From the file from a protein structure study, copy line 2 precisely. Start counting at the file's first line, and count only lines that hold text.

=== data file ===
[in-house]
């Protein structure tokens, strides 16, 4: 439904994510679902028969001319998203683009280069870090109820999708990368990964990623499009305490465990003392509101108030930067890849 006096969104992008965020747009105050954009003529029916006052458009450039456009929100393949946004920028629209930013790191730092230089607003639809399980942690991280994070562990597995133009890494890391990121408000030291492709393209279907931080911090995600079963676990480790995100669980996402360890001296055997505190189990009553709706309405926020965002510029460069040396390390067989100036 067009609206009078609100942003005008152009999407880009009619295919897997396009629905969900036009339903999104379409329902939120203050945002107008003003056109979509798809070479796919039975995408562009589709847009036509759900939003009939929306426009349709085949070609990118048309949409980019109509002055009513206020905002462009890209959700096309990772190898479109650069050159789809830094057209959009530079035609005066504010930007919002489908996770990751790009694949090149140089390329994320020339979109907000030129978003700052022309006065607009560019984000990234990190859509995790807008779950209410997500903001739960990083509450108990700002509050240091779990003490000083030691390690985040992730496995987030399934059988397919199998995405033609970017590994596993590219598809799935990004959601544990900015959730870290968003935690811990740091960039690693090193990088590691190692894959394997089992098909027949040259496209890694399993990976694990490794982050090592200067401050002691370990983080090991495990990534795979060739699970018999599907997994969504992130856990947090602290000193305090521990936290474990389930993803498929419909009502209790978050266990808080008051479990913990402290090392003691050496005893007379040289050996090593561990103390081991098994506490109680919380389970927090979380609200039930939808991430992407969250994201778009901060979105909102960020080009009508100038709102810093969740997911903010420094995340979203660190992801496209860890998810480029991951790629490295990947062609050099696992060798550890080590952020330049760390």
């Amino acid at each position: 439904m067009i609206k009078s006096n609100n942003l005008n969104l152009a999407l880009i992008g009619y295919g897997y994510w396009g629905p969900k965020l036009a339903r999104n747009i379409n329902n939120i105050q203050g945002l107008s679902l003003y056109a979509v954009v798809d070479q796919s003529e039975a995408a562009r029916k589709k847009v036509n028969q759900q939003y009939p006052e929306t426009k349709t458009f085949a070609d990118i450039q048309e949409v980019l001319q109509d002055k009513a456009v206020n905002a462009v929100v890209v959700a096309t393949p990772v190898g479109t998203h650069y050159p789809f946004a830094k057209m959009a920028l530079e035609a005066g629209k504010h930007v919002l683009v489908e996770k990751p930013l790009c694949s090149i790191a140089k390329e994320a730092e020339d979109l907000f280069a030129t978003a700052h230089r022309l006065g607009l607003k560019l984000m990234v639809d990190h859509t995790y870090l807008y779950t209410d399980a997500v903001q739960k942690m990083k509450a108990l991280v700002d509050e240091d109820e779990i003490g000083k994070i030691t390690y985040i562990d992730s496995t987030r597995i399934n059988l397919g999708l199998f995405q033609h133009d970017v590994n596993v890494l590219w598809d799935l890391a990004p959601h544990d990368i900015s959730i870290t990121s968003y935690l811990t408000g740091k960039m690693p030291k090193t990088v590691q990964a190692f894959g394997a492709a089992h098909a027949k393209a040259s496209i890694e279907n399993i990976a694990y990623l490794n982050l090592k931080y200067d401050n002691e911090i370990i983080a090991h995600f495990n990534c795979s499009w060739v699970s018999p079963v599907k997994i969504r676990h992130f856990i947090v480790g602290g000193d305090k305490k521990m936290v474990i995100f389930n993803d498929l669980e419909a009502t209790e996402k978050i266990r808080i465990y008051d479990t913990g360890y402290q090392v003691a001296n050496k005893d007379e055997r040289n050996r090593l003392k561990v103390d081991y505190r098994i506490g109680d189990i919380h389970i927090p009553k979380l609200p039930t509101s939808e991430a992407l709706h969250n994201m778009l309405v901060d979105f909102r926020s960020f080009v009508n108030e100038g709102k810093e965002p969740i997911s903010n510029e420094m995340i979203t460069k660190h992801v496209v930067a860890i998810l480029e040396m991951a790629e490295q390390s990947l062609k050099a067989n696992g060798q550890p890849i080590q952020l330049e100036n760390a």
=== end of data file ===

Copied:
């Protein structure tokens, strides 16, 4: 439904994510679902028969001319998203683009280069870090109820999708990368990964990623499009305490465990003392509101108030930067890849 006096969104992008965020747009105050954009003529029916006052458009450039456009929100393949946004920028629209930013790191730092230089607003639809399980942690991280994070562990597995133009890494890391990121408000030291492709393209279907931080911090995600079963676990480790995100669980996402360890001296055997505190189990009553709706309405926020965002510029460069040396390390067989100036 067009609206009078609100942003005008152009999407880009009619295919897997396009629905969900036009339903999104379409329902939120203050945002107008003003056109979509798809070479796919039975995408562009589709847009036509759900939003009939929306426009349709085949070609990118048309949409980019109509002055009513206020905002462009890209959700096309990772190898479109650069050159789809830094057209959009530079035609005066504010930007919002489908996770990751790009694949090149140089390329994320020339979109907000030129978003700052022309006065607009560019984000990234990190859509995790807008779950209410997500903001739960990083509450108990700002509050240091779990003490000083030691390690985040992730496995987030399934059988397919199998995405033609970017590994596993590219598809799935990004959601544990900015959730870290968003935690811990740091960039690693090193990088590691190692894959394997089992098909027949040259496209890694399993990976694990490794982050090592200067401050002691370990983080090991495990990534795979060739699970018999599907997994969504992130856990947090602290000193305090521990936290474990389930993803498929419909009502209790978050266990808080008051479990913990402290090392003691050496005893007379040289050996090593561990103390081991098994506490109680919380389970927090979380609200039930939808991430992407969250994201778009901060979105909102960020080009009508100038709102810093969740997911903010420094995340979203660190992801496209860890998810480029991951790629490295990947062609050099696992060798550890080590952020330049760390």